Bill Brandt Henry Moore Martina Droth, Paul Messier, Lynda Nead, Nicholas Robbins, Audrey Sands, Robert Sutton, John Tagg, Alex Potts, Simon Wallis, Carol Armstrong, Sebastiano Barassi, Eleanor Clayton

Format:
Hardback
Publication date:
11 Feb 2020
ISBN:
9780300251050
Imprint:
YC British Art
Dimensions:
256 pages: 330 x 248mm
Illustrations:
285 color + b-w illus.
Sales territories:
World

Categories:

A close look at the work, relationship, and shared influences of two masterful 20th-century artists

“The camera,” said Orson Welles, “is a medium via which messages reach us from another world.” It was the camera and the circumstances of the Second World War that first brought together Henry Moore (1898–1986) and Bill Brandt (1904–1983). During the Blitz, both artists produced images depicting civilians sheltering in the London Underground. These “shelter pictures” were circulated to millions via popular magazines and today rank as iconic works of their time. This book begins with these wartime works and examines the artists’ intersecting paths in the postwar period. Key themes include war, industry, and the coal mine; landscape and Britain’s great megalithic sites; found objects; and the human body. Special photographic reproduction captures the materiality of the print as a three-dimensional object rather than a flat, disembodied image on the page.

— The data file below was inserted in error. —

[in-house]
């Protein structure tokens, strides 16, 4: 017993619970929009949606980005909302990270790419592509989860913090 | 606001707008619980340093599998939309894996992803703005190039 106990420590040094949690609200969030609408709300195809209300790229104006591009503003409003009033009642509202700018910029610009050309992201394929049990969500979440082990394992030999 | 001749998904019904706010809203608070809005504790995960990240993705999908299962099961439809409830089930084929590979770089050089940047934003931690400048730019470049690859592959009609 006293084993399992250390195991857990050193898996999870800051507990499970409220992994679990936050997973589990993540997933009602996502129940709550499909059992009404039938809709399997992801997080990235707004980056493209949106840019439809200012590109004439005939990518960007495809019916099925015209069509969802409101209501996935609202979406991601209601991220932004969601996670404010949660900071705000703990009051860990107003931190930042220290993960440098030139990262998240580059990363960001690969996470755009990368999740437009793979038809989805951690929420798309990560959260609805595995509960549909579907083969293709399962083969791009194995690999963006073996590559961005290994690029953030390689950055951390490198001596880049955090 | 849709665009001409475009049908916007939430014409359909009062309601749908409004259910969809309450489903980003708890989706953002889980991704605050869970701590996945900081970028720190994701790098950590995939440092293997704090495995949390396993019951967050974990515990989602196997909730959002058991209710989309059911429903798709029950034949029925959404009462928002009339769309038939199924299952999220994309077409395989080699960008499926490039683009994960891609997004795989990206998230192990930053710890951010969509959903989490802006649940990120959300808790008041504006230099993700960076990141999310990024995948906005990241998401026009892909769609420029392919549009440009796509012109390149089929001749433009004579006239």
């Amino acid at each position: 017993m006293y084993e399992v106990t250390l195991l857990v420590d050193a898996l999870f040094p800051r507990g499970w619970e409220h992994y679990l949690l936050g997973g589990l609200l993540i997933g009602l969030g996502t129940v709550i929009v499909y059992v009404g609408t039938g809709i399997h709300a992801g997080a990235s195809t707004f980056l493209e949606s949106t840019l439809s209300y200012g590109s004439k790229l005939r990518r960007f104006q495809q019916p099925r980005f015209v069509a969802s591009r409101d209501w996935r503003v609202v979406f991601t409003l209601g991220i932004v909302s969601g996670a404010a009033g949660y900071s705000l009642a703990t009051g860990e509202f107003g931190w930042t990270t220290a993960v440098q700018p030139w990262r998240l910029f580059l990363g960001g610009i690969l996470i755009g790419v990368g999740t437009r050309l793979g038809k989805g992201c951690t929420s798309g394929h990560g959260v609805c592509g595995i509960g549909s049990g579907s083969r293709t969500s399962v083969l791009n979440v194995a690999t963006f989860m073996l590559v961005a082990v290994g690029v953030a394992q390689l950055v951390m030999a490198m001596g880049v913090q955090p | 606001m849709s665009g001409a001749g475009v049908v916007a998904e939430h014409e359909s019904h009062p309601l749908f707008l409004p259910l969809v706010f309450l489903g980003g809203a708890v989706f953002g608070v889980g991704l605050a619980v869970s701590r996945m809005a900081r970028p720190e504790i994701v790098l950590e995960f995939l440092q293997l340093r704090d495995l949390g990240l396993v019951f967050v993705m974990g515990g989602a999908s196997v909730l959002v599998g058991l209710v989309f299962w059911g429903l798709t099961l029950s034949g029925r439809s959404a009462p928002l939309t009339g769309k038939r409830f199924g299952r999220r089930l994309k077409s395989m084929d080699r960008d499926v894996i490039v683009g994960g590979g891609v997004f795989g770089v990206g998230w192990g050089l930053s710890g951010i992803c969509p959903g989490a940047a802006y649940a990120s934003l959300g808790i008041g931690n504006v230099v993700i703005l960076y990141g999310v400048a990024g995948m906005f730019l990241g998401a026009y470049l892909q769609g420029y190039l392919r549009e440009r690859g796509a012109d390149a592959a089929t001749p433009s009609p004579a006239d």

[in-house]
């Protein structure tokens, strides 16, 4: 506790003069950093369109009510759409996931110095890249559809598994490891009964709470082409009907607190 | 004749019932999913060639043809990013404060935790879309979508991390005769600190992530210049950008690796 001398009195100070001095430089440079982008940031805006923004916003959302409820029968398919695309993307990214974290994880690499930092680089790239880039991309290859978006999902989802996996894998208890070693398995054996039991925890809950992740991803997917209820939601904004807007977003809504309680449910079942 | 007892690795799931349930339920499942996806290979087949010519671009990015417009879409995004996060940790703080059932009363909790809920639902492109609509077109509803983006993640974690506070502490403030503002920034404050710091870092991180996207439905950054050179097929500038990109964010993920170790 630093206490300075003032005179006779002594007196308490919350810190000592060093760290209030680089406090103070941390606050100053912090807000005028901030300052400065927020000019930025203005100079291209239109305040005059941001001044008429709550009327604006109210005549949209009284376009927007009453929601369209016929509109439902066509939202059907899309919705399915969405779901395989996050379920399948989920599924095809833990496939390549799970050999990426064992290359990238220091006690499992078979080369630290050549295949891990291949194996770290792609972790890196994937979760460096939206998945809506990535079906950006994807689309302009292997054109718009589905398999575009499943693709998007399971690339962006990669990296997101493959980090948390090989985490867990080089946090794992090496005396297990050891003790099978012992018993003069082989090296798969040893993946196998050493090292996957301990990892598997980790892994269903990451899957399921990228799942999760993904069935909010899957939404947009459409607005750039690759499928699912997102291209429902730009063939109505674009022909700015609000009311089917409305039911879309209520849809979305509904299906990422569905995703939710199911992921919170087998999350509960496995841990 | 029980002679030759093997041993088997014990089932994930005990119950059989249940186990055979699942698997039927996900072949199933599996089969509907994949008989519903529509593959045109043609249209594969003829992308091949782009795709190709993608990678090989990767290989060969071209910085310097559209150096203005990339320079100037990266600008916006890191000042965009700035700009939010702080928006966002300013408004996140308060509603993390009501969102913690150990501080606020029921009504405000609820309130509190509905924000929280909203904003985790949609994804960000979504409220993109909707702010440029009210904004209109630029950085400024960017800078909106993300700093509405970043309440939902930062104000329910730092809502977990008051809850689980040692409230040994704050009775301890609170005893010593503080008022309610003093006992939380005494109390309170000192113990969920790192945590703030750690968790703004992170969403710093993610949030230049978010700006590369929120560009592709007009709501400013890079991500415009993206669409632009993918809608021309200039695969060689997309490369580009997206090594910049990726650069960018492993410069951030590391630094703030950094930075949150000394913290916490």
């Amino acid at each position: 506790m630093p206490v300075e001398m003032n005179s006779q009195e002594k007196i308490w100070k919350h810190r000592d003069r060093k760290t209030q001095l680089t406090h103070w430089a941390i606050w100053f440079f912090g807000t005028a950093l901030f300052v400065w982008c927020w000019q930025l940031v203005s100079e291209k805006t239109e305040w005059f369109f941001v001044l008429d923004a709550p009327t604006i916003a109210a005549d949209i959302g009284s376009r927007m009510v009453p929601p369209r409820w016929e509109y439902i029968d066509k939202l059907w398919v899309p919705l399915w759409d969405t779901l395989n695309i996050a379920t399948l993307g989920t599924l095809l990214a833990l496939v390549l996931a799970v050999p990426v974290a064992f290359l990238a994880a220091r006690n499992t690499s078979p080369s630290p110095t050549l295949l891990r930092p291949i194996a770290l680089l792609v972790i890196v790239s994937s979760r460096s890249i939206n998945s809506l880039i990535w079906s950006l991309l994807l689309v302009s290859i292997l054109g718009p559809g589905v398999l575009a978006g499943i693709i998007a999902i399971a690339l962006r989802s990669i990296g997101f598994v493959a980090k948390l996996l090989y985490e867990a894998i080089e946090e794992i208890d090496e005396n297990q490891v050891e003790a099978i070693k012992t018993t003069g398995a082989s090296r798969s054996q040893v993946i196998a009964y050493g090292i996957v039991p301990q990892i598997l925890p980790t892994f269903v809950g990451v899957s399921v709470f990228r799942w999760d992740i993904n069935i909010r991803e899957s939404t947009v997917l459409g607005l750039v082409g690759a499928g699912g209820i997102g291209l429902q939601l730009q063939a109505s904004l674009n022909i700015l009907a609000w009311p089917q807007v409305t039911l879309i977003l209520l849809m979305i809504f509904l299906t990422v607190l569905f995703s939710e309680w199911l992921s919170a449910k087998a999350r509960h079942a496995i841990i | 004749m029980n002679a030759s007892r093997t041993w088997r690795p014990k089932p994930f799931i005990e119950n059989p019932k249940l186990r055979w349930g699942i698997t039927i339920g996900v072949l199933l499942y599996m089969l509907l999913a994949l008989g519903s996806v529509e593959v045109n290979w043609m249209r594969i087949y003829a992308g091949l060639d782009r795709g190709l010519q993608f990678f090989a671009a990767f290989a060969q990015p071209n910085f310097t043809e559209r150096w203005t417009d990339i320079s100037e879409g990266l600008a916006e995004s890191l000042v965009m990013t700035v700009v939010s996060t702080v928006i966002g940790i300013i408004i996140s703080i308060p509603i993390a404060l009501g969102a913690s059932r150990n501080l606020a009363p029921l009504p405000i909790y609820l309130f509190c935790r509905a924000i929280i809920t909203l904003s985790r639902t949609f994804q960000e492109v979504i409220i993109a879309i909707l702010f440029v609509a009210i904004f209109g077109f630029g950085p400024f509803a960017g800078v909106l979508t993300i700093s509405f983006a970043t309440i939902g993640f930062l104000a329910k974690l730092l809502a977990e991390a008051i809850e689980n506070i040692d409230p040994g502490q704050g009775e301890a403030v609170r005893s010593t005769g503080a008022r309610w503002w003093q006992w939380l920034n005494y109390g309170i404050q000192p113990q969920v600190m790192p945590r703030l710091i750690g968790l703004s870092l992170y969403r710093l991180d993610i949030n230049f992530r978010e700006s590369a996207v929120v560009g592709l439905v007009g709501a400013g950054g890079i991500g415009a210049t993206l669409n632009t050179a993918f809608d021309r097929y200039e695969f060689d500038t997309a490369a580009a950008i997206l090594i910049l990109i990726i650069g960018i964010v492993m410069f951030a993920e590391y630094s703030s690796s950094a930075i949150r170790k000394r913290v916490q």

Martina Droth is deputy director of research, exhibitions, and publications and curator of sculpture at the Yale Center for British Art. Paul Messier is director of the Lens Media Lab at the Yale Institute for the Preservation of Cultural Heritage.
 

The Hepworth Wakefield
(February 7–November 1, 2020)

Sainsbury Centre for Visual Arts, Norwich
(November 21, 2020–February 28, 2021)

Yale Center for British Art
(April 15–July 18, 2021)

“Well worth picking up…A real treat for nostalgia and history buffs”—Amy Davies, Amateur Photographer


“[A] fascinating and beautifully illustrated book”—Roderick Conway Morris, The Lady


“The book takes an unusual approach to the reproduction of photographic works, capturing the materiality of the print as a singular, three-dimensional object rather than a flattened image on the page.”—Norfolkchamber.co.uk